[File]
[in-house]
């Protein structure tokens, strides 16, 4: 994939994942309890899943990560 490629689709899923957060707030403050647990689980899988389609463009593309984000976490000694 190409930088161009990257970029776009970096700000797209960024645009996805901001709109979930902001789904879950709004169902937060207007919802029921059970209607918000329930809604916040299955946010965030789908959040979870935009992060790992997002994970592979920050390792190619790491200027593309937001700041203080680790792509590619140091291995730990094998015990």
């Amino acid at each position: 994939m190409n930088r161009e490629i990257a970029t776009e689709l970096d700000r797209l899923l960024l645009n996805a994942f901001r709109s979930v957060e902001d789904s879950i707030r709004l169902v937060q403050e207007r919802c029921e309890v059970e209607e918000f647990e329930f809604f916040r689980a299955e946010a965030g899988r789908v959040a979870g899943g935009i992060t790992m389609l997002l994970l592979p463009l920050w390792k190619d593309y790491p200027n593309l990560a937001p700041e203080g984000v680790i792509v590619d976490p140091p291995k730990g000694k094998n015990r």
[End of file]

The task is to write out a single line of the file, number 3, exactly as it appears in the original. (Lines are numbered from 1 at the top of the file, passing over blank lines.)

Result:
């Amino acid at each position: 994939m190409n930088r161009e490629i990257a970029t776009e689709l970096d700000r797209l899923l960024l645009n996805a994942f901001r709109s979930v957060e902001d789904s879950i707030r709004l169902v937060q403050e207007r919802c029921e309890v059970e209607e918000f647990e329930f809604f916040r689980a299955e946010a965030g899988r789908v959040a979870g899943g935009i992060t790992m389609l997002l994970l592979p463009l920050w390792k190619d593309y790491p200027n593309l990560a937001p700041e203080g984000v680790i792509v590619d976490p140091p291995k730990g000694k094998n015990r």